Tulsa to remove "Black Lives Matter" street painting
City attorney admits the street mural was painted without a permit after the issue was raised by the Tulsa County Republican Party chairman.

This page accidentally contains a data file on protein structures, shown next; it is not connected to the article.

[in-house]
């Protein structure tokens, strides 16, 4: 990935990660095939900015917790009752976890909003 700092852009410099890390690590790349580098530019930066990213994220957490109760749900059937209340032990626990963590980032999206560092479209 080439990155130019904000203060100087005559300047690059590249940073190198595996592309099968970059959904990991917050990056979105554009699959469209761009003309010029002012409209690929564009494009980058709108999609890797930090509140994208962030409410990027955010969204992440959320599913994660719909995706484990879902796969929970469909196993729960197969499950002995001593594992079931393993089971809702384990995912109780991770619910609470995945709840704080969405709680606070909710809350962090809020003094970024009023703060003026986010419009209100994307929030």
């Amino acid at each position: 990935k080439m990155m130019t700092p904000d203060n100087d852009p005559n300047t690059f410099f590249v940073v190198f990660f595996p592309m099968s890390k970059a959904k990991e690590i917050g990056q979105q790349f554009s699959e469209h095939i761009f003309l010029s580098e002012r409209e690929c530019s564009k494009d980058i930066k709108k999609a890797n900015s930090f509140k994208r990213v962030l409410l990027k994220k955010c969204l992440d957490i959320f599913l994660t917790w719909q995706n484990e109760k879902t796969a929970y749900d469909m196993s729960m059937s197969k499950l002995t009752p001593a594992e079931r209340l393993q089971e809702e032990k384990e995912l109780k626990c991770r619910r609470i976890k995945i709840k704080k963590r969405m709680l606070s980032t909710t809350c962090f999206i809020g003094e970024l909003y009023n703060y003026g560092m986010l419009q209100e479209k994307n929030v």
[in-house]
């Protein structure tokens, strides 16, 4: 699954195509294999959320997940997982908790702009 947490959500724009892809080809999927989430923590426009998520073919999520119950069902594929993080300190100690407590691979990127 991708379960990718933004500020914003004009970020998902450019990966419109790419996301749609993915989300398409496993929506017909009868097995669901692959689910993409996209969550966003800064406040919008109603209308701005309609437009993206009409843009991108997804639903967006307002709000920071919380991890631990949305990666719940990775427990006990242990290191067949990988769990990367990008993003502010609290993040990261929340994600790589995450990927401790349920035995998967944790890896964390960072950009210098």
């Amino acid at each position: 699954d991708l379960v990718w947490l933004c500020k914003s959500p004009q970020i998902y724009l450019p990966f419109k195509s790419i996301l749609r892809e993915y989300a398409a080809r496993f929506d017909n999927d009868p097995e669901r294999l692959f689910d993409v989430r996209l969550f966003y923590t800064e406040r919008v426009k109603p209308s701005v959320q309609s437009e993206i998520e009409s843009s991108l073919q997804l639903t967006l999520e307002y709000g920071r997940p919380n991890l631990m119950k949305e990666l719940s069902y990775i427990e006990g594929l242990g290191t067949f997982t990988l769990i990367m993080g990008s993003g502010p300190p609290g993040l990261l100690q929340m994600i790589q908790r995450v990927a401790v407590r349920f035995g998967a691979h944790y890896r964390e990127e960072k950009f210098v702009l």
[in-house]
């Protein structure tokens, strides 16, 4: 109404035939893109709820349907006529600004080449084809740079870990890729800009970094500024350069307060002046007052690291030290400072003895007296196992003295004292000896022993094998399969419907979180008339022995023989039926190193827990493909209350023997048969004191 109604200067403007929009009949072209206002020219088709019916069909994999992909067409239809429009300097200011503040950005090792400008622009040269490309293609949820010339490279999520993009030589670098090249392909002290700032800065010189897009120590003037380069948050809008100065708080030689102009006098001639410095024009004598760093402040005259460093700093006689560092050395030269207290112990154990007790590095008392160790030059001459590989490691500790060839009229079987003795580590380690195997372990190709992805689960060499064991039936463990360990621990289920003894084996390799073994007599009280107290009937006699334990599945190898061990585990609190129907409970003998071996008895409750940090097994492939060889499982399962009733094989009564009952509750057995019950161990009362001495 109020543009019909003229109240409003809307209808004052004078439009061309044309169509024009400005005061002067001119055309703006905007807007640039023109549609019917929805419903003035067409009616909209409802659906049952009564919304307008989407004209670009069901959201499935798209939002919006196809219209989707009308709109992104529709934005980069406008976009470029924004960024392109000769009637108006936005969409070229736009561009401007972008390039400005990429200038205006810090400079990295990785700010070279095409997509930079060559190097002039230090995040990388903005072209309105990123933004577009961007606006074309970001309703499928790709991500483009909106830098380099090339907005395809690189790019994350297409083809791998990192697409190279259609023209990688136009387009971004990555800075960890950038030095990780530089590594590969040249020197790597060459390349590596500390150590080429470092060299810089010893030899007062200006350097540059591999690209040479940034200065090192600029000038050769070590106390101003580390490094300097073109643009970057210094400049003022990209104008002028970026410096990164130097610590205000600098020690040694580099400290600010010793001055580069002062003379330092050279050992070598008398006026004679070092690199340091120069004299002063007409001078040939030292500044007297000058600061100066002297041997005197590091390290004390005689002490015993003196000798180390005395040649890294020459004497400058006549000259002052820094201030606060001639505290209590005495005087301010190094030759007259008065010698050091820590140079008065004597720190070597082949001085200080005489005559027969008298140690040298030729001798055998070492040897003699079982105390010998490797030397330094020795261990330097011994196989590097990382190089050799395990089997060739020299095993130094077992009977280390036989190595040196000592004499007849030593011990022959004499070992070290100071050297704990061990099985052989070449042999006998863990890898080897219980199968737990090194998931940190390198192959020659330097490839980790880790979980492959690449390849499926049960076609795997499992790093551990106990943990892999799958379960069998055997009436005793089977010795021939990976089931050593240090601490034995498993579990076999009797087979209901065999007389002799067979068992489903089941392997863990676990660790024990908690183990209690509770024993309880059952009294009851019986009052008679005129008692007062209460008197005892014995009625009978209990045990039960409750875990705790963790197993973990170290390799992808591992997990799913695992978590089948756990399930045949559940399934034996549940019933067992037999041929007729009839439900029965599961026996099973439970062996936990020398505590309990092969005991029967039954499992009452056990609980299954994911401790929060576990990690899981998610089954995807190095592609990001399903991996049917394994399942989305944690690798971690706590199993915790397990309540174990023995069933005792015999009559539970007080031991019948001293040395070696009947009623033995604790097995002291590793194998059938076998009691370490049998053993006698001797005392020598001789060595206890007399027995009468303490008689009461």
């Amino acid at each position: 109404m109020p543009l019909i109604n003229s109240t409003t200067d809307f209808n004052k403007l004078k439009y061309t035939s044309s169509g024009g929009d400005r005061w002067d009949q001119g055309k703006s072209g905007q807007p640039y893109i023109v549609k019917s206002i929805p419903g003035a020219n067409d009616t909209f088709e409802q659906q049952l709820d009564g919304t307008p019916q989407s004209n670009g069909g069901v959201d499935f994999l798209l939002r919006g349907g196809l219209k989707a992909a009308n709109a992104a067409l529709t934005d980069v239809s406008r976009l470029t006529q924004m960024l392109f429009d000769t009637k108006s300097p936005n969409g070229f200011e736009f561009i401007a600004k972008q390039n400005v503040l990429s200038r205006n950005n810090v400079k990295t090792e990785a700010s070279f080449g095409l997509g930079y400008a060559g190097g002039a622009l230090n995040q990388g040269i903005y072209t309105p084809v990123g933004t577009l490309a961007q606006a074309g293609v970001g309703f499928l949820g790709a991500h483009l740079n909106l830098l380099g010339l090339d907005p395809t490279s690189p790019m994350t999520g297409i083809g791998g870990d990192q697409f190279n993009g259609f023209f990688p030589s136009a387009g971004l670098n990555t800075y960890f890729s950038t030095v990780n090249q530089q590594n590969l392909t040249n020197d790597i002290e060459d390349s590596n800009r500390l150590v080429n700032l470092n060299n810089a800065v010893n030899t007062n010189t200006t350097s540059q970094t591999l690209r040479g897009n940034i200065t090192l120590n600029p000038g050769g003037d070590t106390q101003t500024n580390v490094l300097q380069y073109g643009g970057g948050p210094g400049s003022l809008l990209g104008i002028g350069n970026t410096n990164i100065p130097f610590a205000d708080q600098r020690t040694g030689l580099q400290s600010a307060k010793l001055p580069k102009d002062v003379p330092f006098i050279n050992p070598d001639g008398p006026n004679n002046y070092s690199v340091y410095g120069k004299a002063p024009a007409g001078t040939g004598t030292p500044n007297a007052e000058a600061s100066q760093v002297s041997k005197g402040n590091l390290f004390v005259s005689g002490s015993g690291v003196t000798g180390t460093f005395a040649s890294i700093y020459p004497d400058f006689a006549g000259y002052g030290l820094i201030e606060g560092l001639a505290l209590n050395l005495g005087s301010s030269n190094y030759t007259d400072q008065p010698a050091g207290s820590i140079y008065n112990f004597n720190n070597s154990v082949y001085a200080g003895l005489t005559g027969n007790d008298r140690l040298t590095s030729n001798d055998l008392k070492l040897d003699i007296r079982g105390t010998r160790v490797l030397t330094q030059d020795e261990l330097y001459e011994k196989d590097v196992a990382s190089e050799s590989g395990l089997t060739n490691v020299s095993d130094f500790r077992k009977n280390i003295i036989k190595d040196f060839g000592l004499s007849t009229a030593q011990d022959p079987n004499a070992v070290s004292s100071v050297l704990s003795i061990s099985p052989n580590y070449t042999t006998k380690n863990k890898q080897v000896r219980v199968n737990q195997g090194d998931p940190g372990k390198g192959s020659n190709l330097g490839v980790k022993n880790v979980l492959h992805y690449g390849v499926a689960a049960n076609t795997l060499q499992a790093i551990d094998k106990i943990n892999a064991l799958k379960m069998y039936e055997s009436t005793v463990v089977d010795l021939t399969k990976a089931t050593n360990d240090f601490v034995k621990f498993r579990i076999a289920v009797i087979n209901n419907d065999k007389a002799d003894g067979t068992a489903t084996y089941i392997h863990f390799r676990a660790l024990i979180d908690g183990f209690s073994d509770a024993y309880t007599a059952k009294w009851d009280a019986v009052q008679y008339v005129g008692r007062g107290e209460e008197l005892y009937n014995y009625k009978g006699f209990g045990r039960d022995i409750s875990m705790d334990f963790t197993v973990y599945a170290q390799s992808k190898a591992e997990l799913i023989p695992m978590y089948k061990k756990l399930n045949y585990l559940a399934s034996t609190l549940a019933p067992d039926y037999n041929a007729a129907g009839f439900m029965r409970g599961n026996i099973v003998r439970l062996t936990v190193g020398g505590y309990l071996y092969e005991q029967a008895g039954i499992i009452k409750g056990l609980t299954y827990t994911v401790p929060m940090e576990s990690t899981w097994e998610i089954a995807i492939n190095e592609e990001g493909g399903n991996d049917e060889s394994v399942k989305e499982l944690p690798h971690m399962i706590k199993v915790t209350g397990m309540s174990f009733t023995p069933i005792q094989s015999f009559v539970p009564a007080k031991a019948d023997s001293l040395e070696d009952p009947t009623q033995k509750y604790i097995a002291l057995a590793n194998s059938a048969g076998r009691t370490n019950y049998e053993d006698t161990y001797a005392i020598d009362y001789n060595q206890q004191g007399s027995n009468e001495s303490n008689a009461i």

Bob Jack says several people reached out to him about showing their support for Sergeant Craig Johnson after he was shot and killed during a traffic stop. Wanting to paint a back the blue mural as private citizen Bob Jack I. I sent my city councillor and the mayor an email asking them for the process to do a similar graphics on a street that led to this morning's council discussion regarding permits being required to do street paintings, including the black lives Matter, Mural and Greenwood. City Attorney David Amelia says paintings in the street are Onley allowed for specific instances. The kinds of things that can be painted in the street are for safety and traffic management, and there certainly is no safety or traffic management reason or benefit from, uh, messages painted on the street, Amelia says. It's also about preventing graphic or other offensive paintings. If you let people paint on the street, if you let one, you have to let him all Bob. Jack says he is not against him. Your own Greenwood, but believes everyone should follow the proper steps. As a conservative Republican, I'm going to I'm going to stand tall and protect their First Amendment right. They have a right to do that, but they need to do that in an appropriate manner.